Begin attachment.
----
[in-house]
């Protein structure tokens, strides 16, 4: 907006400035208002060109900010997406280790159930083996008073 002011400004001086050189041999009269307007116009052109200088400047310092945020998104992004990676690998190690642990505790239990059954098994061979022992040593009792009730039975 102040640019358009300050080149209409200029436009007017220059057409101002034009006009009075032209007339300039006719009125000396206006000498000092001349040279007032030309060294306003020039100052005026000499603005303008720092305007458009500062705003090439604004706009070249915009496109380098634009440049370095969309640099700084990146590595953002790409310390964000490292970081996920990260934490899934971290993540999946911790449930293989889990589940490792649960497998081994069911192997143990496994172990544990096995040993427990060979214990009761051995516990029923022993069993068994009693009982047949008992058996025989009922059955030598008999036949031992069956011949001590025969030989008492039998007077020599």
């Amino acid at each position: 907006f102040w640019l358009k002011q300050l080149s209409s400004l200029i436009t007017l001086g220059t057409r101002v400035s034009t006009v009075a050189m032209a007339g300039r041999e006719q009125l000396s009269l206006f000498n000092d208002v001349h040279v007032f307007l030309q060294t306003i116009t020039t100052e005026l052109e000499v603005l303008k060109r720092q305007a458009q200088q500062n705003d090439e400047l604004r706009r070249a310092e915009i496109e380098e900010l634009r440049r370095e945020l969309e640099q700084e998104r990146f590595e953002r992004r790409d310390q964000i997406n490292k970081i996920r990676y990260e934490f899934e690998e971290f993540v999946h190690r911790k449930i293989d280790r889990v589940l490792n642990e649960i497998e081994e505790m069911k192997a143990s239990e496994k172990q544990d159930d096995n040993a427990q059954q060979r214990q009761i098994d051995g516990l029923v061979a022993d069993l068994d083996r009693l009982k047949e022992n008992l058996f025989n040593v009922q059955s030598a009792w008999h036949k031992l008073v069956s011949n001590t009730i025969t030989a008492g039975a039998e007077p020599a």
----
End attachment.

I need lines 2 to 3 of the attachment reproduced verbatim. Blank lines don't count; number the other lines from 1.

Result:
């Protein structure tokens, strides 16, 4: 907006400035208002060109900010997406280790159930083996008073 002011400004001086050189041999009269307007116009052109200088400047310092945020998104992004990676690998190690642990505790239990059954098994061979022992040593009792009730039975 102040640019358009300050080149209409200029436009007017220059057409101002034009006009009075032209007339300039006719009125000396206006000498000092001349040279007032030309060294306003020039100052005026000499603005303008720092305007458009500062705003090439604004706009070249915009496109380098634009440049370095969309640099700084990146590595953002790409310390964000490292970081996920990260934490899934971290993540999946911790449930293989889990589940490792649960497998081994069911192997143990496994172990544990096995040993427990060979214990009761051995516990029923022993069993068994009693009982047949008992058996025989009922059955030598008999036949031992069956011949001590025969030989008492039998007077020599």
């Amino acid at each position: 907006f102040w640019l358009k002011q300050l080149s209409s400004l200029i436009t007017l001086g220059t057409r101002v400035s034009t006009v009075a050189m032209a007339g300039r041999e006719q009125l000396s009269l206006f000498n000092d208002v001349h040279v007032f307007l030309q060294t306003i116009t020039t100052e005026l052109e000499v603005l303008k060109r720092q305007a458009q200088q500062n705003d090439e400047l604004r706009r070249a310092e915009i496109e380098e900010l634009r440049r370095e945020l969309e640099q700084e998104r990146f590595e953002r992004r790409d310390q964000i997406n490292k970081i996920r990676y990260e934490f899934e690998e971290f993540v999946h190690r911790k449930i293989d280790r889990v589940l490792n642990e649960i497998e081994e505790m069911k192997a143990s239990e496994k172990q544990d159930d096995n040993a427990q059954q060979r214990q009761i098994d051995g516990l029923v061979a022993d069993l068994d083996r009693l009982k047949e022992n008992l058996f025989n040593v009922q059955s030598a009792w008999h036949k031992l008073v069956s011949n001590t009730i025969t030989a008492g039975a039998e007077p020599a």